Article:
So it’s about changing people’s thinking. Changing the thinking that says men are superior, woman are inferior.   That means influencing, educating, legislating and seeking to change the cultural mind-set that makes the acceptance of the statement above acceptable.

I listened recently to young lads, of non UK origin being interviewed on TV about what they thought about the so called “honour killings”. Their answers were horrific. They said things like, “If my sister had dishonoured my family, then, yes, I think she should be killed”.   The whole idea that women are lesser, builds the strong presupposition that their freedoms of expression, their friends, their choice of dress, and all of their relationships must of necessity be controlled by men.

Sumptuary legislation, where ever it comes from, is always about power and domination.  I hear comments like, “… but that woman chose to dress like this!”  My question is one step further back. “Who pressurises them to choose, or to exercise their supposed freedom in that way?”  The probable answer is their religion, the law, their culture, and all those facets of life that are their personally accepted conventions.  Then we need to ask, “Why is it so?” The answer will be, “Because men dictate it”. (http://adrianhawkes.co.uk/sumptuary-legislation-2/)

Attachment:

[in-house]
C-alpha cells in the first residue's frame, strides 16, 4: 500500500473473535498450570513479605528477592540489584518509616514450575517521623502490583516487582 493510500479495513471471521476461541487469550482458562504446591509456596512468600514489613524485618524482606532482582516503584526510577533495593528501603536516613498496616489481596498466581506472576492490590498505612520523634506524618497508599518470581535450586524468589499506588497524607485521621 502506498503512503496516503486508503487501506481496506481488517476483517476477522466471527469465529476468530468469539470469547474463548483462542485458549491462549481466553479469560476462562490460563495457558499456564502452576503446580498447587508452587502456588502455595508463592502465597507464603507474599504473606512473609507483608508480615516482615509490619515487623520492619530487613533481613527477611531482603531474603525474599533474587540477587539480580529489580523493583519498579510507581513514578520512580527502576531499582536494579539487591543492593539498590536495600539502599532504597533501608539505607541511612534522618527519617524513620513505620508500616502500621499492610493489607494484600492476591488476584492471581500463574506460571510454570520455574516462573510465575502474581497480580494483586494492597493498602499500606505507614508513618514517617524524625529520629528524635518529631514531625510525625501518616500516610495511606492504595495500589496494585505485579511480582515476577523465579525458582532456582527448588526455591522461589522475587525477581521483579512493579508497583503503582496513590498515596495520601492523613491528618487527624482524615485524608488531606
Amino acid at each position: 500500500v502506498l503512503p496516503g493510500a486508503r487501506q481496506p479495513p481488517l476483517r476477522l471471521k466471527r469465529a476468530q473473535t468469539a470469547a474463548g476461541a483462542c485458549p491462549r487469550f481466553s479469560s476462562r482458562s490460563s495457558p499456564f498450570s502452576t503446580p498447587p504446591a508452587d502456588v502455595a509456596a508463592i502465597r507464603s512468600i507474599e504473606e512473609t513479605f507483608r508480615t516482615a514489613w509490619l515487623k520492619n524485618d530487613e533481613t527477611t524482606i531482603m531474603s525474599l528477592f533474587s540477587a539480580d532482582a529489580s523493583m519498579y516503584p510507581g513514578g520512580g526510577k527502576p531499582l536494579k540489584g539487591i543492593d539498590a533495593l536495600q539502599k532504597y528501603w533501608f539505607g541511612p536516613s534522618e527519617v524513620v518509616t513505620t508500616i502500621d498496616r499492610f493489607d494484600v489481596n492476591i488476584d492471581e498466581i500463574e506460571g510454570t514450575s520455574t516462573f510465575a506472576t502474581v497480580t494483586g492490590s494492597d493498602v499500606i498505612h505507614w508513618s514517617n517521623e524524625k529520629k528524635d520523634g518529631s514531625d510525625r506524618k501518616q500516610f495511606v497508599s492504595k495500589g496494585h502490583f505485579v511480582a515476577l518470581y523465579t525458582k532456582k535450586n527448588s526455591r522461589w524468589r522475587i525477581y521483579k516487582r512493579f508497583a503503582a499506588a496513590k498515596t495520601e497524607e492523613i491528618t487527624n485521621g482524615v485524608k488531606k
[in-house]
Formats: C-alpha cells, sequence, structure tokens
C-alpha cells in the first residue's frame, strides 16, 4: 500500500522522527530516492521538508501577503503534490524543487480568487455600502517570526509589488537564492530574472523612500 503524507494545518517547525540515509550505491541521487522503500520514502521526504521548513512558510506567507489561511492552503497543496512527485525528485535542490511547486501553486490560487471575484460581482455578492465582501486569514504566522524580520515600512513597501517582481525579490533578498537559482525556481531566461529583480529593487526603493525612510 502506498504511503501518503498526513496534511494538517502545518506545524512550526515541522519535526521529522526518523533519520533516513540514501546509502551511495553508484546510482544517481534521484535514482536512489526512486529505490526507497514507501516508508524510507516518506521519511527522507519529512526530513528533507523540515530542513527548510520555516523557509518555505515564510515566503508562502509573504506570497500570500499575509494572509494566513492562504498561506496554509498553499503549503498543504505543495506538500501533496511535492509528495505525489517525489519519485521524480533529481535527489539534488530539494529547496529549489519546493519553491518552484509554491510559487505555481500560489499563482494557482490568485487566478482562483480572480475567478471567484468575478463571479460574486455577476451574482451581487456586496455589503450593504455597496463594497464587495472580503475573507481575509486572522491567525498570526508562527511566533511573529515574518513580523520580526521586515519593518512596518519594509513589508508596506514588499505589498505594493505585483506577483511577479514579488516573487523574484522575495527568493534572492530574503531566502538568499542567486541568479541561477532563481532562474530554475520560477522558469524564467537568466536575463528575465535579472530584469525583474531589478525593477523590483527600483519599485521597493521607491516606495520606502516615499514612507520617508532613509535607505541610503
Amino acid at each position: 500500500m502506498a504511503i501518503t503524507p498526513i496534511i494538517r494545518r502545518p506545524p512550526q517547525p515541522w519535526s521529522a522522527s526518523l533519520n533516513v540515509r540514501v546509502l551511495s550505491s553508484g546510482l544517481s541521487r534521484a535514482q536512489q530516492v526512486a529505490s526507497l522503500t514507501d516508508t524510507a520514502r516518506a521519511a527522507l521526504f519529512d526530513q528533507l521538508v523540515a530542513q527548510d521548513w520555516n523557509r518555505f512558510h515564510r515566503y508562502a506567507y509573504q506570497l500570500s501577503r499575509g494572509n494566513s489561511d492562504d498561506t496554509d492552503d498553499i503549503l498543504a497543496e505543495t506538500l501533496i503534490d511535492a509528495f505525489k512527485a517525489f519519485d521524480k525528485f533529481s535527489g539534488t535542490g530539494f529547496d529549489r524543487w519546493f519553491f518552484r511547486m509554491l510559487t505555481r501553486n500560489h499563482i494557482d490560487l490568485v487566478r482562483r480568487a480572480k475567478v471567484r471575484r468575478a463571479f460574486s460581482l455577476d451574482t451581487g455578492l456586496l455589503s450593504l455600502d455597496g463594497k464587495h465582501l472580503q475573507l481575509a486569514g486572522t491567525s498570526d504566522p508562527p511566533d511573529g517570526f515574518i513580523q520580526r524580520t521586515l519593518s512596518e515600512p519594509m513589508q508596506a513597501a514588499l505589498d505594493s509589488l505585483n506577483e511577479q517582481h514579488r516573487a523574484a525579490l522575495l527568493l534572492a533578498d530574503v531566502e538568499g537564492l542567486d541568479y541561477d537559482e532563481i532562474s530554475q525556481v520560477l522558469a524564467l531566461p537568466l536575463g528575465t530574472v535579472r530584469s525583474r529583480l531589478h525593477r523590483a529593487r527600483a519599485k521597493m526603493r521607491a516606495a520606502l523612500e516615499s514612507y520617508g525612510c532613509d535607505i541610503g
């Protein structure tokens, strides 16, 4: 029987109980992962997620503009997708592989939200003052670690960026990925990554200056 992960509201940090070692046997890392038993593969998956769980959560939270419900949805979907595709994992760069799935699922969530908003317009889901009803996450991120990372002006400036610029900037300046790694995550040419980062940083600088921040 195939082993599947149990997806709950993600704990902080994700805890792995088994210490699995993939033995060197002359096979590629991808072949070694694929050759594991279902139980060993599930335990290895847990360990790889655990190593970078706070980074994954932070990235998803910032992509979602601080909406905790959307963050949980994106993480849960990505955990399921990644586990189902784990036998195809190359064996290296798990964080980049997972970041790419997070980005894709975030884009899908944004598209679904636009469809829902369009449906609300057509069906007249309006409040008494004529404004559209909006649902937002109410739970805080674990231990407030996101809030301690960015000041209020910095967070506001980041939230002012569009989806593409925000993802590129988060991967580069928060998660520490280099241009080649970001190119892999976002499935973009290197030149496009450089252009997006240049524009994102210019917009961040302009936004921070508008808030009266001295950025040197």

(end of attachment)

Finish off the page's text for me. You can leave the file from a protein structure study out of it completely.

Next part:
We can achieve equality, but we need to deal with the symptoms, i.e. equal pay and opportunities and the like, but we also need to address the underlying cultural perception. We will need to do that by education, legislation and a strong argument against our historical position. In other words; a full scale attack on the current cultural position and underlying thinking.









Adrian Hawkes
Adrianhawkes.blogspot.co.uk
Edited KL
w. 551


Monday, 7 August 2017

Maybe I need some Helpful Understanding?

Maybe I need some Helpful Understanding?
It seems to me that after deciding on becoming a follower of Jesus, one then enters a relationship with God Himself.  This effectively changes the way that we are. This, I understand, is done by changing our minds by changing the way we think, which will in turn change our actions.

So; we should become the kind of people who love our enemies, do good to those who would seek to harm us, treat others as more important than ourselves, recognise that all humans are made in the image of God and therefore need to be respected and highly regarded.  I would then expect us (that is-all Jesus followers) to be generous, to see neither male nor female, bond nor free, this nationality or that - in fact caring for one another however possible